Thursday, September 22, 2005

meaning in a handshake

I once met a guy here at A&M who refused to shake anyones hand, he was above that somehow. He was what I've heard referred to on the internet as a 'Randroid', or a devout student of the so called objectivist Ayn Rand. They are a sect of atheists who want to hold that there is an objective morality, namely egoism. Whatever is good for the self is moral.

Anyway, back to my story. Today, riding my bike back from class, I saw him for the fist time in a year. Immediately recognizable, riding on an electric scooter. I was on my bike, so I had almost passed him when he hit a bump in the sidewalk and fell over his scooter.

I dropped off my bike immediately, and went over to help him. He was fine, only a few scratches.
But he immediately recognized me, and to my surprise, shook my hand! Now, that handshake was very meaningful. For someone I had known over 2 years, and had never shaken his hand. I had heard countless awkward conversations with people he met, that "he didn't do that".

Also, once, when some of us were going to Silver Taps from a Bright computer lab, he explained that he 'didn't need that sort of thing.' He was always so arrogant, and yet so lonely.

So, today, it was nice to shake his hand.


Blogger Amber said...

That's funny, just the other day in logic my professor went on a rant about Ayn Randists..."pop philosophers" was one of the nicer terms he had for them. I've been sort of meaning to check out one of her books for curiosity's sounds like such a lonely, empty worldview that I wonder how she attracts such a following. That's really cool that he shook your hand.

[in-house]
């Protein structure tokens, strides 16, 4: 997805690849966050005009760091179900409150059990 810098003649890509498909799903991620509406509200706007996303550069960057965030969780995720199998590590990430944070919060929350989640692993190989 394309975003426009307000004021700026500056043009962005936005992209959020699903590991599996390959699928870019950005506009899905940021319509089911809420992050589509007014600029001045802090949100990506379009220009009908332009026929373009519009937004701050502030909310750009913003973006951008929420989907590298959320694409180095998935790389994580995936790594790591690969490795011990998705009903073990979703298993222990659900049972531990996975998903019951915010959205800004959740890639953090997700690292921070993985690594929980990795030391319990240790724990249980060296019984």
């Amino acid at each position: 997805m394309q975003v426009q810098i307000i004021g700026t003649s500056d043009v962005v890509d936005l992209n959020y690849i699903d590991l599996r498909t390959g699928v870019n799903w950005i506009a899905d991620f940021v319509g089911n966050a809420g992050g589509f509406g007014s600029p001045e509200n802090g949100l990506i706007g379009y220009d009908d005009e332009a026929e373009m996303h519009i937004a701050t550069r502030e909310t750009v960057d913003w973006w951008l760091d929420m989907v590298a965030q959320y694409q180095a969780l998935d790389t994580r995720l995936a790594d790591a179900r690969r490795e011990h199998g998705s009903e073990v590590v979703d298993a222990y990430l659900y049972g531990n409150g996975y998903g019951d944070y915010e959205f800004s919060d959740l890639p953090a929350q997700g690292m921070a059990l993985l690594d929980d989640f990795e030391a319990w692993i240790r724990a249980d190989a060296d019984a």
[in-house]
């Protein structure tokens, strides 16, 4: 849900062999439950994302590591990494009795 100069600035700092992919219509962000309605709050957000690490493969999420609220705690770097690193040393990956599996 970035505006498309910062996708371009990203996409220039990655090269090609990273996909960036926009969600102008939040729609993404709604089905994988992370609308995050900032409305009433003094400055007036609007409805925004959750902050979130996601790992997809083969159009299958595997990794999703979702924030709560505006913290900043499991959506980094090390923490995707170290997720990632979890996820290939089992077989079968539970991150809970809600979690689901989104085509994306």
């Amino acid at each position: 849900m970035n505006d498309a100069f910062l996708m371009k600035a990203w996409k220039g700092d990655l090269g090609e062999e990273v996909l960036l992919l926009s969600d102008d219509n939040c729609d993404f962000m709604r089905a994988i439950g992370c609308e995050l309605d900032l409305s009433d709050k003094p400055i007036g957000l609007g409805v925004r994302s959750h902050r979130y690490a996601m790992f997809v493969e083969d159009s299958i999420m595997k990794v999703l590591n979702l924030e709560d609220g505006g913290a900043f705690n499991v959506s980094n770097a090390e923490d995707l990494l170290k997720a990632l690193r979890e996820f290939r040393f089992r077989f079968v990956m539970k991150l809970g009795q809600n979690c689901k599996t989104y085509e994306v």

9/22/2005 12:51 PM  
Blogger John Jackson said...

I agree Stephen, Rand had some serious problems in her ethical system. She said that we could do what was best for others by doing what is best for ourselves. This firstly begs the important question of what "good" is. (afterall, if we have no other standard, how are we to judge even that much. So, from the start, her theory can't even get off the ground) But second,even assuming that one could determine a right and wrong only by her standard one would run into the whole problem of conflicting goods. The only logical consequence then, with her theory, is to revert back to one of three alternatives, and none of them are very pretty; those being either relativism, social contractarianism, or utilitarianism, and from there, one must face the music with the problems in each of those.
Of course, like Van Til, I believe that all philosophical assumptions that do not presuppose a trinitarian Christian understanding, will ultimately revert to relativism, for this reason; God must both sovereignly direct everything, and have the perfection that gives Him warrant to do so. He must therefore be both transcendant (far above us is perfection) and immanent (closely involved in every aspect of our lives) in order for us to know truth and to have reason to follow it out, and thus, He must be triune. If God were transcendent but not immanent, He could proclaim the truth,(as He would still be perfect in righteousness) but we would never know it. However, if God were totally immanenent, but not transcendant, then He would not be perfect, and thus, we would have little reason to follow His commands. God would face the same impenatrable obstacle that the Greek gods did of having no objective standard (since He would not be perfect) to appeal to. So, like every other theory that does not presuppose this sort of God (which is the God of the Bible) Rand's theory falls apart.

9/26/2005 4:10 PM  
Blogger Stejahen said...

Agreed John. Good summery of Van Tillianism.
Amber, I've heard that here books are well written either way.

9/29/2005 9:19 PM  
Blogger Den said...

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If you are interested, go see my gas powered scooter related site.
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10/18/2005 1:46 AM  

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